Hospital diary of a grateful priest

Hospital diary of a grateful priest Medical workers take care of patients in the emergency room of the Nossa Senhora da Conceicao hospital in Porto Alegre, Brazil. Photo CNS.
Fr Pádraig Ó Cochláin

“Is ait an mac an saol” is an old Irish saying, meaning that life is strange. I was released from hospital recently and am now on the road to recovery from Covid-19, a mysterious virus which seems to have originated in China, in late 2019. Many people by now have been affected in various ways even to the point death. I was saddened to hear of the death of a dear friend, Liam Hayden, during my illness. Ar dheis Dé go raibh a anam uasal!

I am lucky to be stationed in Arklow, Co Wicklow in the parish of St Mary and Peter and St David’s, Johnstown. The parish took all its duties seriously in relation to the dangers posed by Covid-19. Copious supplies of hand-gel, separate entrances and exits, one-way systems, enlisting a large number of volunteer stewards to oversee safety for our people, new signage, large quantities of personal protective equipment, were all put in place. The two-metre separation requirement meant an 80% reduction in capacity at Masses and people remained in their seats for the reception of Holy Communion.

In early February 2021 I was not feeling well and attended my local GP but I had none of the typical symptoms of Covid-19. I was not overly weak or affected until mid-February. I was scheduled for a funeral Mass on Monday February 15 but was not well and Fr David Brough, my fellow priest kindly looked after the celebration while I retired to bed. Little did I know that Fr David himself was also unwell.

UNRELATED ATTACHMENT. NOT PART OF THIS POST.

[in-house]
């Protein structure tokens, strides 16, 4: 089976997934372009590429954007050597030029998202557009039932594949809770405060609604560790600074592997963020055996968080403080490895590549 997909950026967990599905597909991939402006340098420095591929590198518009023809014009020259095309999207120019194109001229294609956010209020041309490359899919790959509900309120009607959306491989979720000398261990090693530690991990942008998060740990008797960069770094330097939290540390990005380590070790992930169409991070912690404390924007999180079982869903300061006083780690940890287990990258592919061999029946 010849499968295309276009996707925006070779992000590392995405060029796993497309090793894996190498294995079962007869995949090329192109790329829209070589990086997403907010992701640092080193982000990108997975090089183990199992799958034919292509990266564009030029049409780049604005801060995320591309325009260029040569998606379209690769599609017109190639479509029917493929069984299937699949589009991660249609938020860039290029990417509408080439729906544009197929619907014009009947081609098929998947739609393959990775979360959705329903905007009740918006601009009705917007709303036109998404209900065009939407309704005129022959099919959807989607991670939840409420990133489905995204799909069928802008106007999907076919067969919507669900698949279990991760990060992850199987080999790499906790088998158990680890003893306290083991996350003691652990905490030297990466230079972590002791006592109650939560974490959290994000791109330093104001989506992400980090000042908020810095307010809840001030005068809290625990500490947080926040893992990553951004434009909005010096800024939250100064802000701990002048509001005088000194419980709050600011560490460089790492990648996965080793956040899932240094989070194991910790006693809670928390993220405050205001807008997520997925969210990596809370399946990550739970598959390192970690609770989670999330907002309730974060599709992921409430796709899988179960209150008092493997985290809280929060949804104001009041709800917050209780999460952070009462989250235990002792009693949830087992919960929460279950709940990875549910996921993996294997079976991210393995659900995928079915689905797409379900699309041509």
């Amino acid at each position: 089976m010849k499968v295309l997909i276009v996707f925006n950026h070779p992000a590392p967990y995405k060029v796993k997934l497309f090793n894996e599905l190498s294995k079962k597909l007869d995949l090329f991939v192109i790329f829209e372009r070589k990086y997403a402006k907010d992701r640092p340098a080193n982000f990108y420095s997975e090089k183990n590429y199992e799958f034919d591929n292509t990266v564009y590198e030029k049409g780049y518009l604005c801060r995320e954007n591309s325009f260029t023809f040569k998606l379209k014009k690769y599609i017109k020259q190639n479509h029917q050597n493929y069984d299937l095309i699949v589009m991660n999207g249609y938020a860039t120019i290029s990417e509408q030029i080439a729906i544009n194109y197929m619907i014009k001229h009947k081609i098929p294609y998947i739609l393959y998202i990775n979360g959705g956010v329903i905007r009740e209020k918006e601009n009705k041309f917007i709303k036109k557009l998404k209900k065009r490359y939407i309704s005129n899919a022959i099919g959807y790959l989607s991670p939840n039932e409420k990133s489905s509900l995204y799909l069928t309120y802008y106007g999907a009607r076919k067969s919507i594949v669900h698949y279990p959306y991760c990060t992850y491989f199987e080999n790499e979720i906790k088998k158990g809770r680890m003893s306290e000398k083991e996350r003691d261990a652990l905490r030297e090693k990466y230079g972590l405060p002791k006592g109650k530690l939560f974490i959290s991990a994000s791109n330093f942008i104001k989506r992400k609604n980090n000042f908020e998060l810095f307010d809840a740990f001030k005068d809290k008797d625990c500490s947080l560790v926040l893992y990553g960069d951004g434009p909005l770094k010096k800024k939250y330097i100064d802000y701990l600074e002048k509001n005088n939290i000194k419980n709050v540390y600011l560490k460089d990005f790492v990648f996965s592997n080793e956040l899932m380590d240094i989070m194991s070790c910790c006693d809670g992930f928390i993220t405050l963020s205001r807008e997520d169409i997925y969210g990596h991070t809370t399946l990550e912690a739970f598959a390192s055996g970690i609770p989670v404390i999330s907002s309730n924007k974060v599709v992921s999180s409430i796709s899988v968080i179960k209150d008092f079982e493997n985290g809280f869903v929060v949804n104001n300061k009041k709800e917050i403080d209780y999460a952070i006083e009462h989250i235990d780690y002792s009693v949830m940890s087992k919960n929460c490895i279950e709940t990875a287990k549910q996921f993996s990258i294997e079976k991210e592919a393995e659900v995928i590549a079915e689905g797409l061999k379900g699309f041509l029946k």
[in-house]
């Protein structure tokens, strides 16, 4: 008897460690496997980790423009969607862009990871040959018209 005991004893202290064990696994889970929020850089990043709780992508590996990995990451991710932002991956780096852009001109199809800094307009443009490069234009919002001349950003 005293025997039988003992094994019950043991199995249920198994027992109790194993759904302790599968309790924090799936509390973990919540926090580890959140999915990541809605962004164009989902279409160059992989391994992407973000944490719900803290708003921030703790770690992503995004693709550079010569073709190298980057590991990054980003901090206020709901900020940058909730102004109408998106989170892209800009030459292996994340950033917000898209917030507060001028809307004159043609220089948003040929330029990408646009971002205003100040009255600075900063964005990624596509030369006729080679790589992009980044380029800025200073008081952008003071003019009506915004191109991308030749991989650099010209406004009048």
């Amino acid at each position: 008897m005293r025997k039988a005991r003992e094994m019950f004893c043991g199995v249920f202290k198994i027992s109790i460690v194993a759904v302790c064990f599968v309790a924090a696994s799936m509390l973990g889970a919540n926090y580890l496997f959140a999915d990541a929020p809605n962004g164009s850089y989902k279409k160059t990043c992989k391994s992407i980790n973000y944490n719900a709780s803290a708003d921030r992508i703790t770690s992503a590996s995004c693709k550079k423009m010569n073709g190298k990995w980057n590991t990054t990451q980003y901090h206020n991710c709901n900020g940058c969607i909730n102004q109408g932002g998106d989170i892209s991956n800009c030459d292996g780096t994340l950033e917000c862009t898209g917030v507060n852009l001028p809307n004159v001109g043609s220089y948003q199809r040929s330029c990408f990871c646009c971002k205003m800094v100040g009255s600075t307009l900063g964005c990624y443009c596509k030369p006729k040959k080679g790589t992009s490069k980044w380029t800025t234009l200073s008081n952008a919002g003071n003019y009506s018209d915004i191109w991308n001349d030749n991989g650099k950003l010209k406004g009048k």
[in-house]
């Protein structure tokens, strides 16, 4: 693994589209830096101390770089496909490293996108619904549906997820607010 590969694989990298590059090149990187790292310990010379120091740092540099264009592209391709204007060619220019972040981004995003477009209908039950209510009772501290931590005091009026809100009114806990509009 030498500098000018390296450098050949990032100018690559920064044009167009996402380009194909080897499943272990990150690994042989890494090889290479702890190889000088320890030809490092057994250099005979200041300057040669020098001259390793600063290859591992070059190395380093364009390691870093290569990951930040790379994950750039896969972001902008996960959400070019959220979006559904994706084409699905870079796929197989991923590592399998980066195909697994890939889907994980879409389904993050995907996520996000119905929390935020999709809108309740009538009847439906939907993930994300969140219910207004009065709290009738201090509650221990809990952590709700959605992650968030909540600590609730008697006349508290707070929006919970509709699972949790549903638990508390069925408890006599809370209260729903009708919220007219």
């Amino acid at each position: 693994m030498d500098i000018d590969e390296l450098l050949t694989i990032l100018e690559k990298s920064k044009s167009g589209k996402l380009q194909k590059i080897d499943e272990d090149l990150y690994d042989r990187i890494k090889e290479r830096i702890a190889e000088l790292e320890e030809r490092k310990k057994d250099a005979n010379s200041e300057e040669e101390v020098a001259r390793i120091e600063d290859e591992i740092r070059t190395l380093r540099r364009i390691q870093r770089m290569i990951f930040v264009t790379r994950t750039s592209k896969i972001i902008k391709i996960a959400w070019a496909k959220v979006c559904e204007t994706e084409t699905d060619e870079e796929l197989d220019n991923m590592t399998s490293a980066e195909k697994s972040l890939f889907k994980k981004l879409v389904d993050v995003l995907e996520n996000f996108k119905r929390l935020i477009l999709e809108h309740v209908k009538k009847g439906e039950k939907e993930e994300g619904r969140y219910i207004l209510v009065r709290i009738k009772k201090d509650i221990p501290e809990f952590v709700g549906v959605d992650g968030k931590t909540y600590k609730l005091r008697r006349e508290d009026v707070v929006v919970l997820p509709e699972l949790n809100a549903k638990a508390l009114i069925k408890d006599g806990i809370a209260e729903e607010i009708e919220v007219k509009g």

On February 17 I rose at my usual time and had my breakfast. After lunch I again felt weak and retired to bed.  In the afternoon, I was awoken by some commotion outside the house and heard that there was an ambulance at my door. I rolled out of the bed and on to the floor intending to get to the window or to get down the stairs and open the door. When I got to the floor I could not move. I had zero energy. I did not want the ambulance to go away and I tried to shout out that I was inside but unable to let them in. By the grace of God, Anne, a keyholder of the house was passing and opened the door to allow them access. My oxygen levels were alarmingly low. I was immediately hooked up to oxygen and taken to St Vincent’s Hospital but there was no room at the inn. There were a few vacant beds in St James’ Hospital Covid ICU so, by the grace of God, I was transferred there to be treated.


I was placed under sedation on a ventilator while the medical teams fought to save my life. I spent the next six weeks in Intensive Care. I cannot thank the medical staff enough for all their hard work, for their genuine care, their extreme patience, and their pleasant demeanour at all times. We hear of problems in the health service, but all I can say is that the consultants, the doctors, the nurses, assistants, student nurses, cleaners, physiotherapists, occupational therapists and all concerned, from all corners of Ireland and indeed the globe, are worthy of our gratitude and of a decent wage commensurate with their vital role in caring for the sick. They are without doubt heroes and heroines. One day a nurse passing by engaged in conversation with me and asked what I would like. All I could see was a Coke with ice and lemon, a simple thing which up to now I had taken so much for granted.